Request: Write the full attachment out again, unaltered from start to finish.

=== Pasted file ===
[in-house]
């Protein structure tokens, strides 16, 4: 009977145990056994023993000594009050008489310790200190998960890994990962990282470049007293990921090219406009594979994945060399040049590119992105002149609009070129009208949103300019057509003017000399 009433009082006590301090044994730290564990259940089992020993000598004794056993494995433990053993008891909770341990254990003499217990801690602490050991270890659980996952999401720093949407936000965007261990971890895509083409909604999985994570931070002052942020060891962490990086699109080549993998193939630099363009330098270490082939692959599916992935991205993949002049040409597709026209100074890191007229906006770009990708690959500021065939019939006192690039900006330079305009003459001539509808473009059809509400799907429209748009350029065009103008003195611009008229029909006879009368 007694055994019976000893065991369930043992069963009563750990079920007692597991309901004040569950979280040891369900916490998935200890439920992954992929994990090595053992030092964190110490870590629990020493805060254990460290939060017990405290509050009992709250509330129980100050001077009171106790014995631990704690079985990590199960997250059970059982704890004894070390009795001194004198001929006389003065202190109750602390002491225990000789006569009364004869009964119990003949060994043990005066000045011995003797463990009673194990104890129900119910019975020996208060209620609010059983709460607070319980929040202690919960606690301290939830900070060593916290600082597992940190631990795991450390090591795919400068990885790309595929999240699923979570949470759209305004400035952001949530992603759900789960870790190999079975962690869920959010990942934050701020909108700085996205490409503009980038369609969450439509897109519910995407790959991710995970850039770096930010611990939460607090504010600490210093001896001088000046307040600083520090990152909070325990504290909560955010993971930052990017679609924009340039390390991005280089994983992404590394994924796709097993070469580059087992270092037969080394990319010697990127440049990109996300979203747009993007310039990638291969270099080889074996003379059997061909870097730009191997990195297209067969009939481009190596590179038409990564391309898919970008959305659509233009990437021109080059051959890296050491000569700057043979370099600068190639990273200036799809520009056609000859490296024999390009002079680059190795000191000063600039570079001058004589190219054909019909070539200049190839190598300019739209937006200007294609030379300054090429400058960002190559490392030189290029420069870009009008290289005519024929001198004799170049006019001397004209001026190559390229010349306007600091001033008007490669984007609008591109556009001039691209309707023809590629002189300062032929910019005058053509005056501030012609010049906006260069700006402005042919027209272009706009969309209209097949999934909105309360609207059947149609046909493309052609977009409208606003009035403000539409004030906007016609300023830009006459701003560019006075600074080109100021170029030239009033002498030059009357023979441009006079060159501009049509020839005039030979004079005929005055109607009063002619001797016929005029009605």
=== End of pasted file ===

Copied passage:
[in-house]
């Protein structure tokens, strides 16, 4: 009977145990056994023993000594009050008489310790200190998960890994990962990282470049007293990921090219406009594979994945060399040049590119992105002149609009070129009208949103300019057509003017000399 009433009082006590301090044994730290564990259940089992020993000598004794056993494995433990053993008891909770341990254990003499217990801690602490050991270890659980996952999401720093949407936000965007261990971890895509083409909604999985994570931070002052942020060891962490990086699109080549993998193939630099363009330098270490082939692959599916992935991205993949002049040409597709026209100074890191007229906006770009990708690959500021065939019939006192690039900006330079305009003459001539509808473009059809509400799907429209748009350029065009103008003195611009008229029909006879009368 007694055994019976000893065991369930043992069963009563750990079920007692597991309901004040569950979280040891369900916490998935200890439920992954992929994990090595053992030092964190110490870590629990020493805060254990460290939060017990405290509050009992709250509330129980100050001077009171106790014995631990704690079985990590199960997250059970059982704890004894070390009795001194004198001929006389003065202190109750602390002491225990000789006569009364004869009964119990003949060994043990005066000045011995003797463990009673194990104890129900119910019975020996208060209620609010059983709460607070319980929040202690919960606690301290939830900070060593916290600082597992940190631990795991450390090591795919400068990885790309595929999240699923979570949470759209305004400035952001949530992603759900789960870790190999079975962690869920959010990942934050701020909108700085996205490409503009980038369609969450439509897109519910995407790959991710995970850039770096930010611990939460607090504010600490210093001896001088000046307040600083520090990152909070325990504290909560955010993971930052990017679609924009340039390390991005280089994983992404590394994924796709097993070469580059087992270092037969080394990319010697990127440049990109996300979203747009993007310039990638291969270099080889074996003379059997061909870097730009191997990195297209067969009939481009190596590179038409990564391309898919970008959305659509233009990437021109080059051959890296050491000569700057043979370099600068190639990273200036799809520009056609000859490296024999390009002079680059190795000191000063600039570079001058004589190219054909019909070539200049190839190598300019739209937006200007294609030379300054090429400058960002190559490392030189290029420069870009009008290289005519024929001198004799170049006019001397004209001026190559390229010349306007600091001033008007490669984007609008591109556009001039691209309707023809590629002189300062032929910019005058053509005056501030012609010049906006260069700006402005042919027209272009706009969309209209097949999934909105309360609207059947149609046909493309052609977009409208606003009035403000539409004030906007016609300023830009006459701003560019006075600074080109100021170029030239009033002498030059009357023979441009006079060159501009049509020839005039030979004079005929005055109607009063002619001797016929005029009605």